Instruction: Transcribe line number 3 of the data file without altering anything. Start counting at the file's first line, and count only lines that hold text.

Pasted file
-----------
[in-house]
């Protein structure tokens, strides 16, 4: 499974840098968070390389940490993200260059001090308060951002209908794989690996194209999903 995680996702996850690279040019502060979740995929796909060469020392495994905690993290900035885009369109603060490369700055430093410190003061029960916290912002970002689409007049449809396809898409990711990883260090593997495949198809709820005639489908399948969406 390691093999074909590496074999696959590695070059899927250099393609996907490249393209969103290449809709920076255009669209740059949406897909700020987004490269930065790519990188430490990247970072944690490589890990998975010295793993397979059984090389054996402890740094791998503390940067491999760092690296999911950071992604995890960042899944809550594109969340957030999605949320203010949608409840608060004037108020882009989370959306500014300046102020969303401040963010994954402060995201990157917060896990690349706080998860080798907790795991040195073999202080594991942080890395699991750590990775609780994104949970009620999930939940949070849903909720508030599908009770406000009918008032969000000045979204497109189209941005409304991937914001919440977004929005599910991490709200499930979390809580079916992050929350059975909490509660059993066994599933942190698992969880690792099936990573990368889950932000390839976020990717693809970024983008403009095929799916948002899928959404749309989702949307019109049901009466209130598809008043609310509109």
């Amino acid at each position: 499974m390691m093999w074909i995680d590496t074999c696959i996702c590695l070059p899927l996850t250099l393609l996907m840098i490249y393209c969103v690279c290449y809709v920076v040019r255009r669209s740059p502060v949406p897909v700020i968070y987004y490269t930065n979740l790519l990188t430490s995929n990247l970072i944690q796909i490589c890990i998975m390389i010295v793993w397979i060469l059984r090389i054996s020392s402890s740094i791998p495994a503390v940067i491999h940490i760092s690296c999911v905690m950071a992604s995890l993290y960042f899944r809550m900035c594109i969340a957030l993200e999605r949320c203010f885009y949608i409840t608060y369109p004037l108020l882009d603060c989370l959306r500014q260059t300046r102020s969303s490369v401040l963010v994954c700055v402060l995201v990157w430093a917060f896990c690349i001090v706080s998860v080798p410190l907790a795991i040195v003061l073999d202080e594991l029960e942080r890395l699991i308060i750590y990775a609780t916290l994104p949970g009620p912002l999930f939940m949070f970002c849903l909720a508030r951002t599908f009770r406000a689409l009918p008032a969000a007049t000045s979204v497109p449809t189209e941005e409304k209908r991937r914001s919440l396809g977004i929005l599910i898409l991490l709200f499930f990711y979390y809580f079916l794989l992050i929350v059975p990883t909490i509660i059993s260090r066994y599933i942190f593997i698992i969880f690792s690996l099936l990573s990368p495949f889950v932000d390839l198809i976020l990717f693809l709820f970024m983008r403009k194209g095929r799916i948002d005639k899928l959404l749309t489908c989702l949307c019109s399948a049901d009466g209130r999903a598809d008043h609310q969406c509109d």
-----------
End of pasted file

């Amino acid at each position: 499974m390691m093999w074909i995680d590496t074999c696959i996702c590695l070059p899927l996850t250099l393609l996907m840098i490249y393209c969103v690279c290449y809709v920076v040019r255009r669209s740059p502060v949406p897909v700020i968070y987004y490269t930065n979740l790519l990188t430490s995929n990247l970072i944690q796909i490589c890990i998975m390389i010295v793993w397979i060469l059984r090389i054996s020392s402890s740094i791998p495994a503390v940067i491999h940490i760092s690296c999911v905690m950071a992604s995890l993290y960042f899944r809550m900035c594109i969340a957030l993200e999605r949320c203010f885009y949608i409840t608060y369109p004037l108020l882009d603060c989370l959306r500014q260059t300046r102020s969303s490369v401040l963010v994954c700055v402060l995201v990157w430093a917060f896990c690349i001090v706080s998860v080798p410190l907790a795991i040195v003061l073999d202080e594991l029960e942080r890395l699991i308060i750590y990775a609780t916290l994104p949970g009620p912002l999930f939940m949070f970002c849903l909720a508030r951002t599908f009770r406000a689409l009918p008032a969000a007049t000045s979204v497109p449809t189209e941005e409304k209908r991937r914001s919440l396809g977004i929005l599910i898409l991490l709200f499930f990711y979390y809580f079916l794989l992050i929350v059975p990883t909490i509660i059993s260090r066994y599933i942190f593997i698992i969880f690792s690996l099936l990573s990368p495949f889950v932000d390839l198809i976020l990717f693809l709820f970024m983008r403009k194209g095929r799916i948002d005639k899928l959404l749309t489908c989702l949307c019109s399948a049901d009466g209130r999903a598809d008043h609310q969406c509109d």